As you might expect, such help carries with it a stiff price -- you can expect to receive about 30% of the revenues from a book fair if you choose to work with a company. However, for some churches (especially those for whom the costs of running their own fair might be prohibitive), working with a book fair company is a wise choice, and can generate some good revenue.
Where to Hold Your Book Fair Fundraiser
Whether you're obtaining books yourself or working with a company, large spaces are best for fundraisers of this kind -- the more room you have available, the greater the number of books you'll be able to display and sell. Church meeting halls and basements are typically well-suited for an event of this kind, but use your best judgment -- you want a space in which there's proper lighting and plenty of space for both the tables and bookcases you'll be setting up and your guests who will be moving in and around them.
Book Fair Setup and Display
Selling is often a matter of presentation -- you want to display your books in a logical and attractive way, so that people will be drawn in and, once they're in, will be able to find what they want. After you've chosen the space in which you'll hold your book fair, create a floor plan of the room and draw up a map of how you'd like to arrange your bookcases and tables where you'll later display your titles. Some great ideas for laying out your space include:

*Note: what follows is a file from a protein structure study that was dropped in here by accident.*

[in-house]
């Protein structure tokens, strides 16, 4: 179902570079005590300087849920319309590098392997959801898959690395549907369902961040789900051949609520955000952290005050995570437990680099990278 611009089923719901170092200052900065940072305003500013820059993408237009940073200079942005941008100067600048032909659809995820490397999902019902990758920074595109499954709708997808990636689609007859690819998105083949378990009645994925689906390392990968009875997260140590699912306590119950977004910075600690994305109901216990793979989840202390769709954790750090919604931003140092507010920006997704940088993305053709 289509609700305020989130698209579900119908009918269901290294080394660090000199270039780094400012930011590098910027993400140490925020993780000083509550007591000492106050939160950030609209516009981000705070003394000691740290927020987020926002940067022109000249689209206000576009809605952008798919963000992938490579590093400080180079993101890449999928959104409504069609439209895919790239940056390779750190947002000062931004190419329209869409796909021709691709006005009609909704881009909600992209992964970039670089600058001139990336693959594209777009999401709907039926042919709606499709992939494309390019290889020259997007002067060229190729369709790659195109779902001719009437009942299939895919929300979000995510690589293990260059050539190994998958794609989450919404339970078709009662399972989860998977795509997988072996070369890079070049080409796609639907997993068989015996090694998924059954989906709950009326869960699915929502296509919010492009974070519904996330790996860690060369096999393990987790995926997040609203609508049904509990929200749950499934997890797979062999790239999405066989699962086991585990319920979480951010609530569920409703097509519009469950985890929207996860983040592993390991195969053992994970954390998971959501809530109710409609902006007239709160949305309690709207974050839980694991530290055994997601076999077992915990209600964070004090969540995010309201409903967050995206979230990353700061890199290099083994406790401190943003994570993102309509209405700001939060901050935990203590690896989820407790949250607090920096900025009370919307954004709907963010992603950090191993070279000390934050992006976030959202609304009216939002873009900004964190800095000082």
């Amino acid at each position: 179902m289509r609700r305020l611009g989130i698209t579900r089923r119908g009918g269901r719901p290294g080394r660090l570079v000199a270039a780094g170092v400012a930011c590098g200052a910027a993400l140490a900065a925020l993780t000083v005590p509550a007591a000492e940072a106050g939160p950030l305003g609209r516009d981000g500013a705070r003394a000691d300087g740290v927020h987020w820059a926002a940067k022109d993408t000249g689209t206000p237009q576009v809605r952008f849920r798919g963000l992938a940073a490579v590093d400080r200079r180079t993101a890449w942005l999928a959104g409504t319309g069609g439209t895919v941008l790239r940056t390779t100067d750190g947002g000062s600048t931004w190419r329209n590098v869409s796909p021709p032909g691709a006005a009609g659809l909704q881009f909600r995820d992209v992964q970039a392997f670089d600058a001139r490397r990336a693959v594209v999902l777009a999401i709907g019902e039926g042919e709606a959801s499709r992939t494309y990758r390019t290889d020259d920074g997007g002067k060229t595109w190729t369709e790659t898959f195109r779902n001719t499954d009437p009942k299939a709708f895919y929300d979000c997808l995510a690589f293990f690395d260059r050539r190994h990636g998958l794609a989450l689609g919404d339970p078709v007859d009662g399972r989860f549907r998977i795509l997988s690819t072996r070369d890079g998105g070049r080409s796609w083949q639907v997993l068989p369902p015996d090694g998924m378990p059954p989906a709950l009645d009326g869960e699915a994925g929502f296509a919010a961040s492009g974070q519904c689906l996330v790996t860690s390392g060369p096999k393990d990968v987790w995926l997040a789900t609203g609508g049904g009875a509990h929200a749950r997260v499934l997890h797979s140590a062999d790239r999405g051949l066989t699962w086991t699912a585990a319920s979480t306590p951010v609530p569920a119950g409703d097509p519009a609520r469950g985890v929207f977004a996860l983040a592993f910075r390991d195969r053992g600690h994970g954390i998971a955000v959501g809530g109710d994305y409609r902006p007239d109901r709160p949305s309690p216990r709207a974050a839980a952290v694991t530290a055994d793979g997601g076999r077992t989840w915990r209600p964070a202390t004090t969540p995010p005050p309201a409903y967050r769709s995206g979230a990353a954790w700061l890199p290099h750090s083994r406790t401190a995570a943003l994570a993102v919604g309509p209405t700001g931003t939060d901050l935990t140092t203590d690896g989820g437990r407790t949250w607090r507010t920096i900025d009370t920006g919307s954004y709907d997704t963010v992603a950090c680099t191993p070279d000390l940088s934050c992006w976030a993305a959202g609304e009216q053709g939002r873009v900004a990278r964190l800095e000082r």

- Making a semicircular display of bookcases facing the entrance to the room.
- Keeping tables six feet apart to allow plenty of space for people to move between them.
- Setting up the cashier's table to the side of the entrance / exit so that people will have no trouble finding it when they've found the books they'd like to purchase.
Once you've decided on how to set up your room, think about how your tables and bookcases will look. Choose popular, colorful titles for the areas that will be the most prominent. On tables, think about decorating with fabric and boxes, creating an attractive "tiered" effect that will bring people from across the room to look at a title.